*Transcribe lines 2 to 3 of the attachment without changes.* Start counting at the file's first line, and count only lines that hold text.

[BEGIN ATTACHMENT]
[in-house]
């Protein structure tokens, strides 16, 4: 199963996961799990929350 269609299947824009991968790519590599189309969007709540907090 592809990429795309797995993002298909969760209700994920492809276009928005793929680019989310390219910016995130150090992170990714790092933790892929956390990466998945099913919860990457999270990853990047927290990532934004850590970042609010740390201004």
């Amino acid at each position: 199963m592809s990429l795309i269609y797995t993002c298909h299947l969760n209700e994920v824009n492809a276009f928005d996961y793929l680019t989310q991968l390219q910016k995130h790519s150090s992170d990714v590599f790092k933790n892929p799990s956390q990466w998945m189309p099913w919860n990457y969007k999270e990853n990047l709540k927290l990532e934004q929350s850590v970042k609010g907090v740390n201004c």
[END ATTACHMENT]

């Protein structure tokens, strides 16, 4: 199963996961799990929350 269609299947824009991968790519590599189309969007709540907090 592809990429795309797995993002298909969760209700994920492809276009928005793929680019989310390219910016995130150090992170990714790092933790892929956390990466998945099913919860990457999270990853990047927290990532934004850590970042609010740390201004």
């Amino acid at each position: 199963m592809s990429l795309i269609y797995t993002c298909h299947l969760n209700e994920v824009n492809a276009f928005d996961y793929l680019t989310q991968l390219q910016k995130h790519s150090s992170d990714v590599f790092k933790n892929p799990s956390q990466w998945m189309p099913w919860n990457y969007k999270e990853n990047l709540k927290l990532e934004q929350s850590v970042k609010g907090v740390n201004c």